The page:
'Matter'

Matter: Kogel’s Narrow-wide Ceramic Bearing Derailleur Pulleys

After following Kogel for a couple years, spotting their newly-released 12 tooth narrow-wide derailleur pulleys on social media prompted me to enquire about obtaining some for testing and review. Sem Gellegos, Operations Manager at Kogel responded to my enquiry, and kindly sent out two sets of their pulleys so I could run them on a couple different types of bikes: my cyclocross bike, set up with two rings for ‘gravel season,’ and my road bike.

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The narrow-wide design of these pulleys is intended to keep the chain tracking straighter than a traditional pulley, just like the narrow-wide chainrings that have become the single-ring standard. There were a couple reasons I was keen to try these pulleys on these two bikes in particular. My priority was not faster spinning bearings, which is what ceramics are known and marketed for. Rather, I had a couple specific issues with each bike I wanted to address, and when I saw the Kogel pulleys, I thought their larger diameter and tooth shaping might do the trick. Since these were not likely unique issues, I figured others might be interested in the outcomes.

Kogel 1X Pulleys – $109.99 USD

  • Aluminum derailleur pulleys, grade 3, Abec 5 hybrid ceramic bearings
  • Compatible with 11 speed Sram 1x group sets and X-Horizon derailleurs

Cyclocross bike – Steelwool Truffle Pig

  • 10 speed drivetrain – Shimano Ultegra 34/50 crank / Ultegra chain / Ultegra 11-28 and XT 11-36 cassettes / SRAM XO clutch rear derailleur / SRAM Force shifters
  • Chainstay length – 425mm
  • Rear dropout spacing – 130mm
  • Issue: excessive chain drag created by tension on SRAM XO clutch derailleur with 11 tooth stock pulleys

 

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The first big ride, the Riviere Rouge Raudax, in May.

Aero Road bike – Cervelo s5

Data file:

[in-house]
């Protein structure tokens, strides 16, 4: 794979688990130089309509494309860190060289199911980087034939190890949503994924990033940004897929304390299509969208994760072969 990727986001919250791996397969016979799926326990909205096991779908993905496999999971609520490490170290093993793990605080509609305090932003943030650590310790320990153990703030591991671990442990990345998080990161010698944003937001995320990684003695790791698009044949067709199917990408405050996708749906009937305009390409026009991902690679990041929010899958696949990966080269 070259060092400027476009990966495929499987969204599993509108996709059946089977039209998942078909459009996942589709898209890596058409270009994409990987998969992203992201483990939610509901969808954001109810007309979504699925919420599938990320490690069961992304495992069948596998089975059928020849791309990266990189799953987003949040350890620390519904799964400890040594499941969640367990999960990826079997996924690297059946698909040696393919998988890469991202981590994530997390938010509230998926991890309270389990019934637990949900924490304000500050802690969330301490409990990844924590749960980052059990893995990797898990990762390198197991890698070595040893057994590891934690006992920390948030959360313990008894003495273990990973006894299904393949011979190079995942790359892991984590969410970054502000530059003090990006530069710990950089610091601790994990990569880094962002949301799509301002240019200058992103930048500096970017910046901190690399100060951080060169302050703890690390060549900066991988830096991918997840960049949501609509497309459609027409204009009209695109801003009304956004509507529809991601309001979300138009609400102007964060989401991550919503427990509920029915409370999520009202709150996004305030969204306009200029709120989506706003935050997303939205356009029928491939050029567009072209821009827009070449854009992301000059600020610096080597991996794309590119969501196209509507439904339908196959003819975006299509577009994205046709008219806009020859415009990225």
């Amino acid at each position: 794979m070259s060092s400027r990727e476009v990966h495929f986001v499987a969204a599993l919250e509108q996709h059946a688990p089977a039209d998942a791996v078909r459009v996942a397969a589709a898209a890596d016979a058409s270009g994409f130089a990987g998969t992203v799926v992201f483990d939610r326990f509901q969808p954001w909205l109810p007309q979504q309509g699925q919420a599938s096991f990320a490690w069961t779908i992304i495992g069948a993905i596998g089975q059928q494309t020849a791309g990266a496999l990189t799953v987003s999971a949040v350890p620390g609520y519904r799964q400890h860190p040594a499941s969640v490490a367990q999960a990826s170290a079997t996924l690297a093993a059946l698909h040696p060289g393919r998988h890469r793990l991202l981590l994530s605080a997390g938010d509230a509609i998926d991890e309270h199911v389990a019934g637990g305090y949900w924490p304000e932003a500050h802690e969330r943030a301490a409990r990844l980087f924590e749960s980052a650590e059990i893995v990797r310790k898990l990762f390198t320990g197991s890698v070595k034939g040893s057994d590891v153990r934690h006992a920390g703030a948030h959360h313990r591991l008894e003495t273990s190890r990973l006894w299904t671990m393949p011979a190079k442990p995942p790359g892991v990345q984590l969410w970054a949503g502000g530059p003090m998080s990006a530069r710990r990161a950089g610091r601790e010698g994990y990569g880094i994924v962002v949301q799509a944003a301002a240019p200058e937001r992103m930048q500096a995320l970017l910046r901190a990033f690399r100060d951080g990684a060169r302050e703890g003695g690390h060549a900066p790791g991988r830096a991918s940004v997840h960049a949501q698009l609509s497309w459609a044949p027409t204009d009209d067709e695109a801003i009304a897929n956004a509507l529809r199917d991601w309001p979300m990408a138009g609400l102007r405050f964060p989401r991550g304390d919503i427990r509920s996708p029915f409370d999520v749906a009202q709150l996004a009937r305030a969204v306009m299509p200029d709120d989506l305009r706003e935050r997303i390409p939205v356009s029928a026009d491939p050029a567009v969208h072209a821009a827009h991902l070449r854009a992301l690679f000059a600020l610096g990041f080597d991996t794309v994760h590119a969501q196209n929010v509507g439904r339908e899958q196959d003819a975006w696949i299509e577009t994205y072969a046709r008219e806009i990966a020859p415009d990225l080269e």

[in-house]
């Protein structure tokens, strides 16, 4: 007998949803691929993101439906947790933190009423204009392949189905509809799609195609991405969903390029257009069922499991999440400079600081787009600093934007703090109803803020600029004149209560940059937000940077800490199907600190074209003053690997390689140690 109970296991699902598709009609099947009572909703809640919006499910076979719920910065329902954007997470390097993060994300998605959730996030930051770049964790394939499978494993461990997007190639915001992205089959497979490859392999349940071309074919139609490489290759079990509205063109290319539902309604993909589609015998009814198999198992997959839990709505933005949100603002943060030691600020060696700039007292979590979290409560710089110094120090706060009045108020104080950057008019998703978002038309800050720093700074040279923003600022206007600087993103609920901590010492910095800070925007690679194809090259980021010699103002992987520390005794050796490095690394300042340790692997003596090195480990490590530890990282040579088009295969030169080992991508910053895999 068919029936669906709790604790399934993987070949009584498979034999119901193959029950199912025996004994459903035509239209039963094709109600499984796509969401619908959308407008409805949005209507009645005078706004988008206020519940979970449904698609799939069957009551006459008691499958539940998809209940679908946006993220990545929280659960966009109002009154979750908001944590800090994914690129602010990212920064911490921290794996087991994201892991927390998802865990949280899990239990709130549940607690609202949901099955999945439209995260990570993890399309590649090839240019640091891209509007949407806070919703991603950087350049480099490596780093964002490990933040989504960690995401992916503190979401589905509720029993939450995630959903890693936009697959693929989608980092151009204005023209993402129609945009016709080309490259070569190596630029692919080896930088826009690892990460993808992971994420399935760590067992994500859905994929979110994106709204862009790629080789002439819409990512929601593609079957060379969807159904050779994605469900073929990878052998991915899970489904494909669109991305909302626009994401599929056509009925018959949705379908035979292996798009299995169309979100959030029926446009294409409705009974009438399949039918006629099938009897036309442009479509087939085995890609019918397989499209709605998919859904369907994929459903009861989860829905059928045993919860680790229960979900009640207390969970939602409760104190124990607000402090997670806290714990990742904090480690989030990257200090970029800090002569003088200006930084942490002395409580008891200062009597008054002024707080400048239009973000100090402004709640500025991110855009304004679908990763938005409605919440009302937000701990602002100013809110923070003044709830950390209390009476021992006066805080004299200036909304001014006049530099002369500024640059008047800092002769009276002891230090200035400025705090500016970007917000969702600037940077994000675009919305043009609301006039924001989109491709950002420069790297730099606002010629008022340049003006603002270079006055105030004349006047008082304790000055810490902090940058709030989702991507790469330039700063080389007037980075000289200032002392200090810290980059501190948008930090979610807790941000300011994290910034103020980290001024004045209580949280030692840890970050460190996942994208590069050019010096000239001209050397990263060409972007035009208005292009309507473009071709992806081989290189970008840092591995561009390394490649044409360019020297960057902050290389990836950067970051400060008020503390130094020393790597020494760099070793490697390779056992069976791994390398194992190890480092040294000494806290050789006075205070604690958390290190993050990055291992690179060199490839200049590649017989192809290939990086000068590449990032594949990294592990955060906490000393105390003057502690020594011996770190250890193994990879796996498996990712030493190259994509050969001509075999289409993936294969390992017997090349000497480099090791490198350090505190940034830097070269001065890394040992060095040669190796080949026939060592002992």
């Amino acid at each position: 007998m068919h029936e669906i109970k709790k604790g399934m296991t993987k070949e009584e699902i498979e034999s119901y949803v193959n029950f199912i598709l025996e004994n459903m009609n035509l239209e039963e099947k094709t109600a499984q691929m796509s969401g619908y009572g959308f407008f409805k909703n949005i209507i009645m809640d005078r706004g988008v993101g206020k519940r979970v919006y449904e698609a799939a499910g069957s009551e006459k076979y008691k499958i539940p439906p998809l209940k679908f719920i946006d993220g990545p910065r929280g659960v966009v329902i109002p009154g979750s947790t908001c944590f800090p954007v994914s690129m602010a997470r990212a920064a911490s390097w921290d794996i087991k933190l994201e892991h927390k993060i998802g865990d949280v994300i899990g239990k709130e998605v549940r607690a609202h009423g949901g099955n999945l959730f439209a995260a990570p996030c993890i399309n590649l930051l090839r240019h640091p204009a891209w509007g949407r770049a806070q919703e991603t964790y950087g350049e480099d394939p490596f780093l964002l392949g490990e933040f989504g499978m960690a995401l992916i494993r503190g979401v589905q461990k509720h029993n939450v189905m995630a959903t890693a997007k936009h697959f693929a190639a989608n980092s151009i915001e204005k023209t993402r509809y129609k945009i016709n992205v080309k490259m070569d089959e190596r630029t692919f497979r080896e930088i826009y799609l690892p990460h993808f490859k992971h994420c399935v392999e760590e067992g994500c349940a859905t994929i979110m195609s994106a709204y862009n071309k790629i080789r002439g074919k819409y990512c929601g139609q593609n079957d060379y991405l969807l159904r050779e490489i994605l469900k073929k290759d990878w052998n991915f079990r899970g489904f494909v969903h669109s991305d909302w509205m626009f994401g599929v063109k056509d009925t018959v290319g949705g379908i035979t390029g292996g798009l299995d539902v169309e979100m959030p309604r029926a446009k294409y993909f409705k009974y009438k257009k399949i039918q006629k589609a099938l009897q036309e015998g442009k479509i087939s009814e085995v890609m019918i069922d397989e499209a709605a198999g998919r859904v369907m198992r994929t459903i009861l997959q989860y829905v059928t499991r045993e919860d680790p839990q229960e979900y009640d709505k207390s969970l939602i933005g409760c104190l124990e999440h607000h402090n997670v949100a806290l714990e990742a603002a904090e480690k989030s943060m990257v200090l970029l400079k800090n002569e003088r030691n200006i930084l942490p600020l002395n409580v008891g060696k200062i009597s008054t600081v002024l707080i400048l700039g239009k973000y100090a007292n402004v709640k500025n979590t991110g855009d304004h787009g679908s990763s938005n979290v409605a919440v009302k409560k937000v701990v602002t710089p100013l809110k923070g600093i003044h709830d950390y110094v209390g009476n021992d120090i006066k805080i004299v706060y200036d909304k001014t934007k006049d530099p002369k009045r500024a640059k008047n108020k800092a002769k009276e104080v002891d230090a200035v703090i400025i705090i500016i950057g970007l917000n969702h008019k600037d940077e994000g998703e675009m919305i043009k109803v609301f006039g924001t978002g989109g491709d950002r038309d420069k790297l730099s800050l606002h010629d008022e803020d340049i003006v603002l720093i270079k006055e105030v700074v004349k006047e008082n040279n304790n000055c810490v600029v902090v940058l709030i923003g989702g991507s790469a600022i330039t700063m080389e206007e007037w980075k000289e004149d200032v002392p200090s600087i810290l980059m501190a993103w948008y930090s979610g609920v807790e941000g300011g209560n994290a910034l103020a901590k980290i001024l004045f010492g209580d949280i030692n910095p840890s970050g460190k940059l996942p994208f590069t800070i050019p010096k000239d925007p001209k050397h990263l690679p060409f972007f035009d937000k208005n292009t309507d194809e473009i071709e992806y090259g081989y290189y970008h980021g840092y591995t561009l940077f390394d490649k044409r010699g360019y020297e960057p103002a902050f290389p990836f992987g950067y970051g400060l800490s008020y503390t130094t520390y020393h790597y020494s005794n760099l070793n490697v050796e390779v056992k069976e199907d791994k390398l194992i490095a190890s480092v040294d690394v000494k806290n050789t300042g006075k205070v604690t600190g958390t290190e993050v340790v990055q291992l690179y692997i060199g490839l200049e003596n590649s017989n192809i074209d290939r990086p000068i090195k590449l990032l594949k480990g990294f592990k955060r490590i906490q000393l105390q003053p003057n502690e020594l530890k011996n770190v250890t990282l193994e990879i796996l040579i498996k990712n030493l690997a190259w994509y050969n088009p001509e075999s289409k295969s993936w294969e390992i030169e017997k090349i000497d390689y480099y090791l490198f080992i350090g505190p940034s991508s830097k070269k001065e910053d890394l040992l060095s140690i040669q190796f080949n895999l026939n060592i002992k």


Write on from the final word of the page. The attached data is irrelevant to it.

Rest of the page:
• 10 speed drivetrain – Shimano Dura-Ace 39/53 crank, Ultegra chain / Ultegra 11-28 and Dura-Ace 11-27 cassettes / SRAM Force rear derailleur / SRAM Force shifters
  • Chainstay length – 415mm
  • Rear dropout spacing – 130mm
  • Issues: poor shifting performance in larger cogs, chain sporadically riding up onto centre of lower pulley, chain derailing when back-pedaling in larger cogs

As you can see, I was experiencing different problems on the two bikes, so it was great to have the opportunity to try the Kogel pulleys on both. You will also notice I am on 10 speed, but 10 and 11 speed chains are very minimally different in width, meaning the pulleys would work almost exactly the same either way.

Installation

After informing Sem which derailleurs I was using, he sent out what I needed. The pulleys are actually set up with SRAM’s 1X derailleurs in mind, which come stock with 12 tooth plastic pulleys.

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I was impressed by what I pulled out of the packaging. Sparsely packed, the pulleys didn’t come with extraneous materials wrapping them up like jewelery. Clean, simple. I appreciate this, the product stands on its own.

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Since my derailleurs would have different spacing than the 1X derailleurs the pulleys were set up for, Sem sent me the caps (they come in two different bolt diameters) and shims I’d need. I was very impressed to see that I had exactly what I needed to match up spacings between old and new pulleys for both the road and mtb derailleurs (they are different).

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Here’s the set-up on my cyclocross bike.
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Road bike, note the tight spacing between pulleys.